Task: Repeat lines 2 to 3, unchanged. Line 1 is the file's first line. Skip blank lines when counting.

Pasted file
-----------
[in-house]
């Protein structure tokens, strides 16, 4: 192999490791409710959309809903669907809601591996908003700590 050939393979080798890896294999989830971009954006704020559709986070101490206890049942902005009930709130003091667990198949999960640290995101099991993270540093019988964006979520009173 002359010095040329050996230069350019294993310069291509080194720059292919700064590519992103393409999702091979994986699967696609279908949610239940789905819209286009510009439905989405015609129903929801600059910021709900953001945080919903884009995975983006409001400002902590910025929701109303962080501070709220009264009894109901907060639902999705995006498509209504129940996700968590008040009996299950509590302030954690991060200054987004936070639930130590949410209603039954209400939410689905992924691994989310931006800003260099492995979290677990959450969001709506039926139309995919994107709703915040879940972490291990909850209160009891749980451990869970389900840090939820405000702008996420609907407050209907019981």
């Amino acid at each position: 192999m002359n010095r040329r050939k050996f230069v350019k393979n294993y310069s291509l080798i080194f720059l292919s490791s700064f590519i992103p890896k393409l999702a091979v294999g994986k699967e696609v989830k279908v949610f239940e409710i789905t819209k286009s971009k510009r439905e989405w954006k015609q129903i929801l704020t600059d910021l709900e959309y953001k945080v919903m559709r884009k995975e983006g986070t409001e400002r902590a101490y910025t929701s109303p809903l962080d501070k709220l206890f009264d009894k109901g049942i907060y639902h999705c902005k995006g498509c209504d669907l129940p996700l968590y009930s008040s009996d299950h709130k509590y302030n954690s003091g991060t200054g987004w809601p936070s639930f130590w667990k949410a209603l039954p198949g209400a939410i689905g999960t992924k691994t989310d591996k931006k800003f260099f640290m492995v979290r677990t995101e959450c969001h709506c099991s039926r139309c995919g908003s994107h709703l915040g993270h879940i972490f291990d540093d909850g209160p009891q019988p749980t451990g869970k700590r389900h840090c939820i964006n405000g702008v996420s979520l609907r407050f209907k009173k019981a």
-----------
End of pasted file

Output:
């Protein structure tokens, strides 16, 4: 192999490791409710959309809903669907809601591996908003700590 050939393979080798890896294999989830971009954006704020559709986070101490206890049942902005009930709130003091667990198949999960640290995101099991993270540093019988964006979520009173 002359010095040329050996230069350019294993310069291509080194720059292919700064590519992103393409999702091979994986699967696609279908949610239940789905819209286009510009439905989405015609129903929801600059910021709900953001945080919903884009995975983006409001400002902590910025929701109303962080501070709220009264009894109901907060639902999705995006498509209504129940996700968590008040009996299950509590302030954690991060200054987004936070639930130590949410209603039954209400939410689905992924691994989310931006800003260099492995979290677990959450969001709506039926139309995919994107709703915040879940972490291990909850209160009891749980451990869970389900840090939820405000702008996420609907407050209907019981």
């Amino acid at each position: 192999m002359n010095r040329r050939k050996f230069v350019k393979n294993y310069s291509l080798i080194f720059l292919s490791s700064f590519i992103p890896k393409l999702a091979v294999g994986k699967e696609v989830k279908v949610f239940e409710i789905t819209k286009s971009k510009r439905e989405w954006k015609q129903i929801l704020t600059d910021l709900e959309y953001k945080v919903m559709r884009k995975e983006g986070t409001e400002r902590a101490y910025t929701s109303p809903l962080d501070k709220l206890f009264d009894k109901g049942i907060y639902h999705c902005k995006g498509c209504d669907l129940p996700l968590y009930s008040s009996d299950h709130k509590y302030n954690s003091g991060t200054g987004w809601p936070s639930f130590w667990k949410a209603l039954p198949g209400a939410i689905g999960t992924k691994t989310d591996k931006k800003f260099f640290m492995v979290r677990t995101e959450c969001h709506c099991s039926r139309c995919g908003s994107h709703l915040g993270h879940i972490f291990d540093d909850g209160p009891q019988p749980t451990g869970k700590r389900h840090c939820i964006n405000g702008v996420s979520l609907r407050f209907k009173k019981a």